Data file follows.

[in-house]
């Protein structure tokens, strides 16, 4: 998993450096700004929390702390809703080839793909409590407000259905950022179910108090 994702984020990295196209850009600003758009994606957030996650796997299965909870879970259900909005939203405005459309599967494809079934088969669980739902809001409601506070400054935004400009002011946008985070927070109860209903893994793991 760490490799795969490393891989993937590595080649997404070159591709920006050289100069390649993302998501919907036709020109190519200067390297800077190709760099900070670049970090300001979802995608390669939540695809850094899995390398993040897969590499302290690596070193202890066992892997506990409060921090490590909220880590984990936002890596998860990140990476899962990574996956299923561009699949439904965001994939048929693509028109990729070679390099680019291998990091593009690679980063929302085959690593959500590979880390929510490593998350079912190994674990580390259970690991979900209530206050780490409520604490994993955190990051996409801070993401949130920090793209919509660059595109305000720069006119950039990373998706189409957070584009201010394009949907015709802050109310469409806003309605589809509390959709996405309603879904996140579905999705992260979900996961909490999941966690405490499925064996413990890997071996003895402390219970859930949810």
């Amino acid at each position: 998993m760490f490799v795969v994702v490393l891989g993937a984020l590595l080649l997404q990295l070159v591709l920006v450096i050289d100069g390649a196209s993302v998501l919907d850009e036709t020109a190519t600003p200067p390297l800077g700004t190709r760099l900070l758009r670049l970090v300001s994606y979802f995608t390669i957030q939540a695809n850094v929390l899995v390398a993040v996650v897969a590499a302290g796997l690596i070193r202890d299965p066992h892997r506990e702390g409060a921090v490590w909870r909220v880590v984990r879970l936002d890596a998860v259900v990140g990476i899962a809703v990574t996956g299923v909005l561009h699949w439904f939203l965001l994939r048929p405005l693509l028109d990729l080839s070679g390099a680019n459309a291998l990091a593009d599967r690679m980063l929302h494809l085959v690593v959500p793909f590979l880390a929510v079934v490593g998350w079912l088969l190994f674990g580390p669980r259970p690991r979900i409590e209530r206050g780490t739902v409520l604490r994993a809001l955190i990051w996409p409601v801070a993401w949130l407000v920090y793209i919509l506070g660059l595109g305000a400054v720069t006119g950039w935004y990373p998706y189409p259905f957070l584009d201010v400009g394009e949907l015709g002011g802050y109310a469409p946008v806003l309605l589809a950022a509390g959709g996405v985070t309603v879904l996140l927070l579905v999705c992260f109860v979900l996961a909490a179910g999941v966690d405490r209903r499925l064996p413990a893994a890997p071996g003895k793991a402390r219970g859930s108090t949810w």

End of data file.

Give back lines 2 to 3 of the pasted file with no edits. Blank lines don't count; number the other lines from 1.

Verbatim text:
């Protein structure tokens, strides 16, 4: 998993450096700004929390702390809703080839793909409590407000259905950022179910108090 994702984020990295196209850009600003758009994606957030996650796997299965909870879970259900909005939203405005459309599967494809079934088969669980739902809001409601506070400054935004400009002011946008985070927070109860209903893994793991 760490490799795969490393891989993937590595080649997404070159591709920006050289100069390649993302998501919907036709020109190519200067390297800077190709760099900070670049970090300001979802995608390669939540695809850094899995390398993040897969590499302290690596070193202890066992892997506990409060921090490590909220880590984990936002890596998860990140990476899962990574996956299923561009699949439904965001994939048929693509028109990729070679390099680019291998990091593009690679980063929302085959690593959500590979880390929510490593998350079912190994674990580390259970690991979900209530206050780490409520604490994993955190990051996409801070993401949130920090793209919509660059595109305000720069006119950039990373998706189409957070584009201010394009949907015709802050109310469409806003309605589809509390959709996405309603879904996140579905999705992260979900996961909490999941966690405490499925064996413990890997071996003895402390219970859930949810």
């Amino acid at each position: 998993m760490f490799v795969v994702v490393l891989g993937a984020l590595l080649l997404q990295l070159v591709l920006v450096i050289d100069g390649a196209s993302v998501l919907d850009e036709t020109a190519t600003p200067p390297l800077g700004t190709r760099l900070l758009r670049l970090v300001s994606y979802f995608t390669i957030q939540a695809n850094v929390l899995v390398a993040v996650v897969a590499a302290g796997l690596i070193r202890d299965p066992h892997r506990e702390g409060a921090v490590w909870r909220v880590v984990r879970l936002d890596a998860v259900v990140g990476i899962a809703v990574t996956g299923v909005l561009h699949w439904f939203l965001l994939r048929p405005l693509l028109d990729l080839s070679g390099a680019n459309a291998l990091a593009d599967r690679m980063l929302h494809l085959v690593v959500p793909f590979l880390a929510v079934v490593g998350w079912l088969l190994f674990g580390p669980r259970p690991r979900i409590e209530r206050g780490t739902v409520l604490r994993a809001l955190i990051w996409p409601v801070a993401w949130l407000v920090y793209i919509l506070g660059l595109g305000a400054v720069t006119g950039w935004y990373p998706y189409p259905f957070l584009d201010v400009g394009e949907l015709g002011g802050y109310a469409p946008v806003l309605l589809a950022a509390g959709g996405v985070t309603v879904l996140l927070l579905v999705c992260f109860v979900l996961a909490a179910g999941v966690d405490r209903r499925l064996p413990a893994a890997p071996g003895k793991a402390r219970g859930s108090t949810w």